Australia vice-captain David Warner has rebuked the notion that Australia are not reading India's spinners. Instead, he has offered the explanation that at the points they were introduced, the batsmen were already under a lot of pressure and that, more than any other factor, caused the match-losing collapses.
In Chennai, the score was 29 for 3 when the first Australian wicket fell to spin, in a match that suddenly took on the nature of a T20 because of rain. Four days later in Kolkata, Bhuvneshwar Kumar toppled the openers during a splendid new-ball spell and just as a partnership was developing between captain Steven Smith and Travis Head, the latter found short midwicket off a full toss to allow Kuldeep Yadav easy access to the lower middle order.
Two-down in the series, Australia are faced with a must-win situation in Indore on Sunday to have a chance at the trophy and Warner felt they were not ill-equipped to do that.
"I find that the players can read the spinners," he said at the pre-match press conference on Saturday. "And that it's the odd one or two that when they can't see the seam, then the players react off the wicket and that's probably the odd one here or there.
"At the end of the day, you have to have a game plan against spin - whether or not to hit down the ground or sweep the ball. But when you're losing wickets in clumps, you become tentative. So you have to apply that pressure [early]. If you get off to a good start and the spinners come on, it's a different game then. It's about the tempo of the game, and the situation of the game and I feel if we were in a different position, you'll see a different mode against the spinners."
There may be good news on that front. Warner felt the pitch looked very good, and noted the boundaries were rather small. The conditions may prove to be conducive to the injured opener Aaron Finch's style of play, if he is cleared to return. On Saturday, he went through a batting session in the nets and tested the range of movement in his calf by running twos and threes between the wickets as well.
"He is a very good batter," Warner said, "And he has played a lot of cricket for us over the past couple of years. He's got a lot of experience and, for us at the top of the order, he brings a lot of aggression. It's good signs to see him back in the nets and he's doing everything he possibly can to be fit for this game."
Recurrent injury issues have meant that Australia have run through 35 players in the two years since the end of the last World Cup. Matthew Wade, the wicketkeeper, has been their most capped in this period, followed by Smith, Warner and a man now discarded: George Bailey.
They went to South Africa last year with an under-strength bowling attack and lost 5-0. In February, they conceded the Chappell-Hadlee Trophy in New Zealand. Rain dogged them in England at the Champions Trophy, where they failed to make it to the semi-finals. The outcome of this run is the record of 10 losses, two no-results, one abandoned fixture and no wins over their last 13 ODIs away from home. Not the best record for the reigning fifty-over world champions.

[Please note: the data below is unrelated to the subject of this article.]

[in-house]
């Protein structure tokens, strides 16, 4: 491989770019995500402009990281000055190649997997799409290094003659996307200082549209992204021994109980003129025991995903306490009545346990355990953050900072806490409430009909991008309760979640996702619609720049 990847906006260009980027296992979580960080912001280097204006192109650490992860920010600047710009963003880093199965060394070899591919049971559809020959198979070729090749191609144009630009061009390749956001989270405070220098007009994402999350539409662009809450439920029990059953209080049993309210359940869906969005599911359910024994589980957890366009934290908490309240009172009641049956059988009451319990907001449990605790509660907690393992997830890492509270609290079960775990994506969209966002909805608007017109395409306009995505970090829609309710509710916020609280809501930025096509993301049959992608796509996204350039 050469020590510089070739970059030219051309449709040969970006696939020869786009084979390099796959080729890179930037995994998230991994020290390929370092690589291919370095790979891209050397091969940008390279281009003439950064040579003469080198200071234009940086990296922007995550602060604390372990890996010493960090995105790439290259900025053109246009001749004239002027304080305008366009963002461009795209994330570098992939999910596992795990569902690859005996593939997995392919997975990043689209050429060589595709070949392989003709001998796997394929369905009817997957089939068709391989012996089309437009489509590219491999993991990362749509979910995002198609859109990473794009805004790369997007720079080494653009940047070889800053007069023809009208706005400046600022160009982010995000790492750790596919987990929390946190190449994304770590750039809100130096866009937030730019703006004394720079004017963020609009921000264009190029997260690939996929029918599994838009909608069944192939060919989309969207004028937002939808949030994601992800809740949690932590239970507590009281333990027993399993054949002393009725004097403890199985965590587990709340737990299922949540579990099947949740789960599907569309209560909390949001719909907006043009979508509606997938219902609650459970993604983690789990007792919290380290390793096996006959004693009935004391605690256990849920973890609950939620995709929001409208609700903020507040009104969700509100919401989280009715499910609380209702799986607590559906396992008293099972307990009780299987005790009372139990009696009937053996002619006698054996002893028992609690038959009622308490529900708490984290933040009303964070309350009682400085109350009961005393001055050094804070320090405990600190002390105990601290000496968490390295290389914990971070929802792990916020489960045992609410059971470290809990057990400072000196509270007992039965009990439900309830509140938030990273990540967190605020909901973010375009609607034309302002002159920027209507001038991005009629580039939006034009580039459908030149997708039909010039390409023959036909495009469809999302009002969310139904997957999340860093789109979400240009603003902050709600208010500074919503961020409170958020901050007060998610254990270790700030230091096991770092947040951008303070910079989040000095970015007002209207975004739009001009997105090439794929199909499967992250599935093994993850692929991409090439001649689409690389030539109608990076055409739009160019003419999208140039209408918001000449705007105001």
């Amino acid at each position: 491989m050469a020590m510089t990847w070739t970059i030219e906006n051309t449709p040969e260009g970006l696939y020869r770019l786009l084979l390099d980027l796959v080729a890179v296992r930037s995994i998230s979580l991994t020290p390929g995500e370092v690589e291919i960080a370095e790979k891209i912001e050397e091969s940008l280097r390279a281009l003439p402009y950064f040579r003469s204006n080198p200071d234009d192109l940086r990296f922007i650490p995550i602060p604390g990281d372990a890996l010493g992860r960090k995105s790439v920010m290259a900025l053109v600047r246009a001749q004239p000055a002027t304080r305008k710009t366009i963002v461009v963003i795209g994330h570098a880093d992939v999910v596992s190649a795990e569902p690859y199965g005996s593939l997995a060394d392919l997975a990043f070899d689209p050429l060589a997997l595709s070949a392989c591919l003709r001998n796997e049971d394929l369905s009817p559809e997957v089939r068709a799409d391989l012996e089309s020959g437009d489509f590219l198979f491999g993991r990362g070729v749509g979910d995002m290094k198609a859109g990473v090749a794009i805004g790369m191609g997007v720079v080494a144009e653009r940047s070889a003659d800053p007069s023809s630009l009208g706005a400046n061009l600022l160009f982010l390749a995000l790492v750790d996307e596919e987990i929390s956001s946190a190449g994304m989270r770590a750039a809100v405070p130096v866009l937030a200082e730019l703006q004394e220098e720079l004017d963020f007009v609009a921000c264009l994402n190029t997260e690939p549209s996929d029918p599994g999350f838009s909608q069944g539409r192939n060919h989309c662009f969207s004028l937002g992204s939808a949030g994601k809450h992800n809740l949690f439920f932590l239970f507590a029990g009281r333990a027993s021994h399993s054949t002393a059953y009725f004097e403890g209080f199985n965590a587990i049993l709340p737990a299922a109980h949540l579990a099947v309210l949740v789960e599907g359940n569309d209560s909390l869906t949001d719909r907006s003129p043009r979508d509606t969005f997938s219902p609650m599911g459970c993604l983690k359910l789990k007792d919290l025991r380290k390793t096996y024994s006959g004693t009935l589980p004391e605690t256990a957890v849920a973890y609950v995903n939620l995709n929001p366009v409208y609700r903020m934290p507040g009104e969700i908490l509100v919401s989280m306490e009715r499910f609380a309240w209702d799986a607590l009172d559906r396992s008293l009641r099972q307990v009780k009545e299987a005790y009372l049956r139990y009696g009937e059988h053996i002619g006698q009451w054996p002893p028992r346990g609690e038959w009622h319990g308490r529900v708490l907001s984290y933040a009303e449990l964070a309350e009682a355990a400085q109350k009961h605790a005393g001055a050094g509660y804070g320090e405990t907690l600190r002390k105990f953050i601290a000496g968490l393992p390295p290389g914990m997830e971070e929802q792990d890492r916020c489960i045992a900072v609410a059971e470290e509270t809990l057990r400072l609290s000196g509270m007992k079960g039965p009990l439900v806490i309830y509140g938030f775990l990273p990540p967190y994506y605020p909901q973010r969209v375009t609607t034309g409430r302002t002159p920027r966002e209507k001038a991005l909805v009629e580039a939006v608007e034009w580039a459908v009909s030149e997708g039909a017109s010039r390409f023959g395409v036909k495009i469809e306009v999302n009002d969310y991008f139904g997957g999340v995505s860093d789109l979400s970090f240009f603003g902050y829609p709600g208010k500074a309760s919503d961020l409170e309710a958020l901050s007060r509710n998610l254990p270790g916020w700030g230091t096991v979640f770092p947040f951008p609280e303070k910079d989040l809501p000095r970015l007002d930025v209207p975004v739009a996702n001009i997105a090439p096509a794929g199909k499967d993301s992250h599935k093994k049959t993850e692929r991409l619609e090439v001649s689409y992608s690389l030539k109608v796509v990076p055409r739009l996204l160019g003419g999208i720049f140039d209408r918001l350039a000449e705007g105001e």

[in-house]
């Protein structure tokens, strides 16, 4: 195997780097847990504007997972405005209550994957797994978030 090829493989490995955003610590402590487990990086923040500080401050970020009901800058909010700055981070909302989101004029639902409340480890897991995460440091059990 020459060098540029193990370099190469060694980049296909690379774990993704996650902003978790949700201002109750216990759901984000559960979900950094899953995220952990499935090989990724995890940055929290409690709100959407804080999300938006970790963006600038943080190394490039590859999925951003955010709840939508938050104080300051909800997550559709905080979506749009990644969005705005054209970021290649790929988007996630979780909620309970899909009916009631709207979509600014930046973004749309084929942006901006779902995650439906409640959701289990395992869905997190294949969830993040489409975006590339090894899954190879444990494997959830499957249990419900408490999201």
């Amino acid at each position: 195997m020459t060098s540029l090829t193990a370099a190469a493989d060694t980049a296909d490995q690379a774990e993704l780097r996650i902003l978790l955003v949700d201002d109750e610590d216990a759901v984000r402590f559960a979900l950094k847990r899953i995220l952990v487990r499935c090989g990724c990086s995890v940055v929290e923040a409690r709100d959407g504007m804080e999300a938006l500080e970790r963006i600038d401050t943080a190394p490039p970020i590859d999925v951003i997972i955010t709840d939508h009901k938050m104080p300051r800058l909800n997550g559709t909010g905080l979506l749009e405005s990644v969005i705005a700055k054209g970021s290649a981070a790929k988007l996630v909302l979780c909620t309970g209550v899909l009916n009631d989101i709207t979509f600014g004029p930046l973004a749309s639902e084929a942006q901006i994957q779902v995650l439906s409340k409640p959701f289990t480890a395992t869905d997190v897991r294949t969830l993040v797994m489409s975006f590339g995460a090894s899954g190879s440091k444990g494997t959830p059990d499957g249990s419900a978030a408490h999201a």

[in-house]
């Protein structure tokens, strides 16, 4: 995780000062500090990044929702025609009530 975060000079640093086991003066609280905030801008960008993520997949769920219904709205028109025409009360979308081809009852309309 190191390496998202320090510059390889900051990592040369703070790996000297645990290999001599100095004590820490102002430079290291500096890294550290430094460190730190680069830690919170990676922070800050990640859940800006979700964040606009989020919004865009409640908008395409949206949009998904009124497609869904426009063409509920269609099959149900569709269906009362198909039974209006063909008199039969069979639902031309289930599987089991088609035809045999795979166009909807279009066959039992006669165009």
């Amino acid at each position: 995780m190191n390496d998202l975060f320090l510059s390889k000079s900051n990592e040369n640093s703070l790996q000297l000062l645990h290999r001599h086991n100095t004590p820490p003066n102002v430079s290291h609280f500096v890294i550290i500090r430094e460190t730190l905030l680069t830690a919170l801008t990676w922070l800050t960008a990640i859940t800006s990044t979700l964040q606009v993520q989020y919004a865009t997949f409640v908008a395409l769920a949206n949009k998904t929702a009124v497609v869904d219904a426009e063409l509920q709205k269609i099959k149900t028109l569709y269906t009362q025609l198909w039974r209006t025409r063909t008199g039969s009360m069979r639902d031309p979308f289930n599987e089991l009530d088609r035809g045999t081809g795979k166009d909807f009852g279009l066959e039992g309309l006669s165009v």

"I think what you have to realise is we were world champions with a different team," Warner said. "The team that we had when we won the World Cup was totally different. There was a totally different dynamic. The team has probably chopped and changed a little bit since then and it's about the players putting numbers on the board and playing to the best of their ability.
"We're trying to work towards the next World Cup, we've got about 30 games and that was the same lead-up and preparation we had with the previous team so we've got to find a stable team and once we work out what's going to be the best to defend the World Cup. At the moment, it's a work in progress. Can't say that teams are better than us or we're better than other teams."
That job, however, appears a little hard at the moment, with Australia facing a fairly settled Indian line-up. Warner noted the difficulty an overseas batsman faces when he comes to the subcontinent for the first time and was particularly sympathetic to Hilton Cartwright, who has begun his ODI career as an opener in India with 2 runs in two matches, having to bat out of position.
"It's always challenging for a young guy to come into the team and take the bull by the horns. It is very, very difficult. Especially when you come over here and play for the first time on a world stage against one of the best ODI teams in their own backyard - it can be overwhelming. What he brings to us is a lot of energy and, I'll say, experience in his knowledge of the game as well. He is a workaholic, he loves the game of cricket, he brings a good dynamic for us and we thoroughly love having him here."
Much as Warner was effusive in his praise of the young player, he conceded the seniors could not hide behind such excuses. "You grow up on wickets that are fast and bounce, and then you come up to the subcontinent and it's your first Test series, it's very hard to adapt. But when you keep coming back, there's no excuse," Warner said.
"You should know the conditions very well. In saying that, when you're out there, you become tentative. The game situation dictates that if you lose a couple of wickets, what do you do? Do you use your feet? Do you play with one stride? They are the things that you have to work out and adapt when you're here. So as a senior player coming back to these situations you should know your game well enough. Our talk in the one-day format is to get off strike, to hit the guys in the boundaries; you should know that game very well."